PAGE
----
Much of modern monetary policy is concerned with managing inflation expectations. The establishment of independent central banks, the move to inflation targeting, and the more recent use of forward-guidance rules by some central banks all reflect the importance of managing inflation expectations. The change of senior central bank personnel, such as the appointment of a new Chairperson or Governor, is often a period of particular importance for anchoring inflation expectations. Since the preferences of the incoming banker are not known, there is much speculation surrounding his or her perceived policy stance and its impact on expectations. For example, Cottle (2012) discusses whether newly appointed Bank of England Governor Mark Carney is a 'hawk' or a 'dove'.
Now that Governor Carney has taken office, what can we expect of his behaviour and does it give us a good guide to policies he will follow later in his five-year appointment? While some observers will no doubt begin to proclaim Carney a dove or a hawk on the basis of his first few months in office, his inherent policy stance may take quite a bit of time to be revealed through his policy actions because of an idea called signalling.
There is a large academic literature on signalling that has explored how central bankers might try to strategically affect inflation expectations at the beginning of their tenures (see Backus and Driffill (1985a, 1985b), Barro (1986), Cukierman and Meltzer (1986), Vickers (1986), Faust and Svensson (2001), Sibert (2002, 2003, 2009) and King, Lu, and Pasten (2008). In a nutshell, the story is that new policymakers initially act more toughly against inflation than their natural instincts (which we call policy preferences) alone would dictate in order to convince the public they are serious inflation fighters. After this period of initial toughness, they ease back into a policy in line with their underlying preferences.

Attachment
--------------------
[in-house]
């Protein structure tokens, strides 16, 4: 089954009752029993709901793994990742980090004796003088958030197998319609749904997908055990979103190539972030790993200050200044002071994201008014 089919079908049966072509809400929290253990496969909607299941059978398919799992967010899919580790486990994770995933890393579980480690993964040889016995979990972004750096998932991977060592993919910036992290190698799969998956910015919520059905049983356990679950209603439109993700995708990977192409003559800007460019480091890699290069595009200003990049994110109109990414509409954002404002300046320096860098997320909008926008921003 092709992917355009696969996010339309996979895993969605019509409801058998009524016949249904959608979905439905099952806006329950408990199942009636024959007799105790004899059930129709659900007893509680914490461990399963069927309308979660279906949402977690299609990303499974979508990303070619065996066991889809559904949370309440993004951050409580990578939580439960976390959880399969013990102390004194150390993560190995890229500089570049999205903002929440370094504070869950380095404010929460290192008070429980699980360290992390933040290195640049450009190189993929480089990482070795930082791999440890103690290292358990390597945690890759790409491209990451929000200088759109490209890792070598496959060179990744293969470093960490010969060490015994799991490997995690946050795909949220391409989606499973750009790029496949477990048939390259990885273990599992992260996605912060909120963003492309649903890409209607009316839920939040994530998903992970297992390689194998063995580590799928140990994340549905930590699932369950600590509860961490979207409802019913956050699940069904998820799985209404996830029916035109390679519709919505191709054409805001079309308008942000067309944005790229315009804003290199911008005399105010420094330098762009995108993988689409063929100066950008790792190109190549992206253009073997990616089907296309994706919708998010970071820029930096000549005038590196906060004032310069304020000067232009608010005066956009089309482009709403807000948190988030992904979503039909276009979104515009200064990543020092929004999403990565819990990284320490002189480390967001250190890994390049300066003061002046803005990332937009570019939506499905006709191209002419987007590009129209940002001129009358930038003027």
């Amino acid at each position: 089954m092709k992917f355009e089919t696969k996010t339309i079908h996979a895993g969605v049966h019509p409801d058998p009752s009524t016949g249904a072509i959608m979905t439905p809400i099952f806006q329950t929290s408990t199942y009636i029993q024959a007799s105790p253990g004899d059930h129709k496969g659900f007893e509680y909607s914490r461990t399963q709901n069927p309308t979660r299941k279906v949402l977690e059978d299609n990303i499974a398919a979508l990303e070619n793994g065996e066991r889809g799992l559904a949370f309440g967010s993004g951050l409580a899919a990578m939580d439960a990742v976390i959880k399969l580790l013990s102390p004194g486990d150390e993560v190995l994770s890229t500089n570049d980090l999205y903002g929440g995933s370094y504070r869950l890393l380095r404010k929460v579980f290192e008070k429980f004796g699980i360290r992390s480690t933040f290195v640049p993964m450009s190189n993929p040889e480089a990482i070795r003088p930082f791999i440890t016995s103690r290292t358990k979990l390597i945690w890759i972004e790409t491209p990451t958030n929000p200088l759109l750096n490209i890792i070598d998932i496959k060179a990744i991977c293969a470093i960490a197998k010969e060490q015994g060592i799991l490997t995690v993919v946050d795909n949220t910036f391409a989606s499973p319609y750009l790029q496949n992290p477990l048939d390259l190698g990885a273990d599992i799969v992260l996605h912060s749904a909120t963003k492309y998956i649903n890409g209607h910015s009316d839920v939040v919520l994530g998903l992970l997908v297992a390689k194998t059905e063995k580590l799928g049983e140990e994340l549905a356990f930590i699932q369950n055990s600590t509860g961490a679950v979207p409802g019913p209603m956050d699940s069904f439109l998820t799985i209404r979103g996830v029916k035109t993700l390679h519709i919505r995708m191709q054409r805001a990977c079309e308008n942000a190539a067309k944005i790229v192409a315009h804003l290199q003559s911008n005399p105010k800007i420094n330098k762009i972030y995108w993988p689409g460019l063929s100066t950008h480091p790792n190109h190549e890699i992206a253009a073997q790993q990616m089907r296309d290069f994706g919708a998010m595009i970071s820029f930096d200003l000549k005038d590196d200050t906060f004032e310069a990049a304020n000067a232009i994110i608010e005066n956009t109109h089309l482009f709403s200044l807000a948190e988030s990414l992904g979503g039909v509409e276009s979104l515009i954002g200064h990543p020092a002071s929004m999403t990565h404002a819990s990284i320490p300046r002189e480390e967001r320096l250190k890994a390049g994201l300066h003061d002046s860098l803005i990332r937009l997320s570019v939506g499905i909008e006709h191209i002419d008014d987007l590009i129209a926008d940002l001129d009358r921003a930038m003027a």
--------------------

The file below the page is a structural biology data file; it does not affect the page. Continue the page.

Recent research on the Monetary Policy Committee
While the earlier academic literature focused on the idea that more dovish monetary policymakers are the ones subject to the incentive to signal toughness on inflation, our recent work clarifies how one should expect policymakers to behave when the public doesn’t know their preferences (Hansen and McMahon 2013). We show that when central bankers are concerned about keeping inflation expectations from getting too high, both hawks and doves have an additional incentive to be tougher on inflation (more hawkish) when new and then they will become more dovish over their tenure on the committee; we call this idea “delayed dovishness” (though it is equally “early hawkishness”). While all policymakers are subject to such dynamic behaviour, we also show that the effects are greater for the inherently more dovish preference types who care most about the future output gap.
While the idea of signalling in monetary policy has existed for several decades, we provide the first empirical evidence that the behaviour of members of the Bank of England’s Monetary Policy Committee, the body now chaired by Mark Carney, is consistent with such signalling. We find that members become more dovish as they become more experienced members of the Committee (which we define as having participated in 18 or more meetings). We also find that more dovish preference types signal more.
All of this work seems to suggest that if Mark Carney is inherently a dove, and he wishes to establish credibility as a tough inflation fighter, his early moves will involve attempts to signal hawkishness to the market. This would mean that his behaviour as the new Bank of England governor is an overstatement of his true level of hawkishness.